Increase Your Private Investment Allocation With Your Self-Directed IRA

Estimated reading time: 3 minutes

Individual retirement accounts are perhaps the single most powerful tool you have in your retirement planning arsenal. You have greater control and flexibility over your retirement funds as compared to an employer-sponsored 401(k), and a Roth IRA can provide significant benefits for tax savings and estate planning purposes.

Self-directed IRAs take things a step further. Having an account with a custodian such as Quest Trust Company will allow you to invest in an even wider range of asset types, including a variety of private investments. Here are some ways to increase your portfolio allocation into these investment types by using a self-directed IRA.

Private Mortgages. Regardless of the state of the economy, people are always going to want (or need) to buy and sell homes. The IRS regulations permit you to use a self-directed IRA in order to issue private mortgages. Provided you understand the process fully, follow all legal requirements and evaluate your risks accordingly, you may find this to be a significant boost to your portfolio.

In fact, when prevailing interest rates increase and it becomes more difficult for the average home buyer to get a loan from a bank, you may have even more opportunities for making private mortgages.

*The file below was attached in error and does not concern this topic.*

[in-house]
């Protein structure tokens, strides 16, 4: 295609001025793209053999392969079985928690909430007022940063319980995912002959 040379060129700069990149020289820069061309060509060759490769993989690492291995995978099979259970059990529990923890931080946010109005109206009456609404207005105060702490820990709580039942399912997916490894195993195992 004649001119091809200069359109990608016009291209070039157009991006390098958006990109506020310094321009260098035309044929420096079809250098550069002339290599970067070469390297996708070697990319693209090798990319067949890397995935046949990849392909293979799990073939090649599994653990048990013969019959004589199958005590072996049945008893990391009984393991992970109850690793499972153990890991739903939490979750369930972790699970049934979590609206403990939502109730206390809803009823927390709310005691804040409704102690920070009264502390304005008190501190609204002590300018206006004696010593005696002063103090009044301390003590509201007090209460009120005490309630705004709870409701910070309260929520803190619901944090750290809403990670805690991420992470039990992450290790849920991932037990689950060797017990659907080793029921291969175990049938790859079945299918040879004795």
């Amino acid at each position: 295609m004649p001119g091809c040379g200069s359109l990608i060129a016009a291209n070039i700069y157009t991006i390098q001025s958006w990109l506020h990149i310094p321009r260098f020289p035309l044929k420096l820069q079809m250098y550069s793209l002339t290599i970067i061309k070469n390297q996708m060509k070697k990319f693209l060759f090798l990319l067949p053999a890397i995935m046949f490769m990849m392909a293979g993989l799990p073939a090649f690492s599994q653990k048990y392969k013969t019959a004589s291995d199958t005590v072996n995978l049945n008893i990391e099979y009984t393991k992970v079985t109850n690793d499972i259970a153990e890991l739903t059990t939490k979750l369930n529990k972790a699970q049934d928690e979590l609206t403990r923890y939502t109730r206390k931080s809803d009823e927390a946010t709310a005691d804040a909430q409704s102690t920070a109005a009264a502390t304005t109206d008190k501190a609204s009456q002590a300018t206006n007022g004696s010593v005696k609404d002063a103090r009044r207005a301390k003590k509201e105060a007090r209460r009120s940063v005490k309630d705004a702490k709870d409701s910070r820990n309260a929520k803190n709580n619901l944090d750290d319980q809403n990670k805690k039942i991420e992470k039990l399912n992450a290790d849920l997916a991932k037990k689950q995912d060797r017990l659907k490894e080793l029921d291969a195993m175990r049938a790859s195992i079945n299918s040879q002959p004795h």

Private Equity. Similarly, a self-directed IRA can be used to make private equity investments as well. Depending on the size of your portfolio and your overall financial situation, this can be a way to gain a completely unique risk/reward exposure that wouldn’t be available in any other investment you could make.

Some private equity investments will require that the investor be a so-called “accredited investor”. This is a legal term defined by the SEC to mean a person who either (1) has a net worth of at least $1,000,000 (not including the value of their primary residence), or (2) has an annual income of at least $200,000 over each of the last two years (or has a joint income of $300,000 in each year with their spouse) and a reasonable expectation to achieve the same income this year.

Note that even if you’re looking to invest with your self-directed IRA and your account meets these standards, you’ll still need to meet those standards individually.

Private Partnership Interests. You can use your self-directed IRA to invest in various types of private partnerships. These may include traditional businesses as well as natural resources development opportunities such as those that can be found in the oil and gas industries.

Remember that when you invest your self-directed IRA in a private partnership, you’re prohibited from benefitting from it individually while the investment is still held within your account. So if the partnership invests in vacation real estate properties, neither you nor your family or any other related parties can stay in the property while you’re still invested.

Regardless of the private investments you’re considering making, be sure to do your research and understand all the risks before you commit your account funds.

Real Estate Alternatives to Consider With Your Self-Directed IRA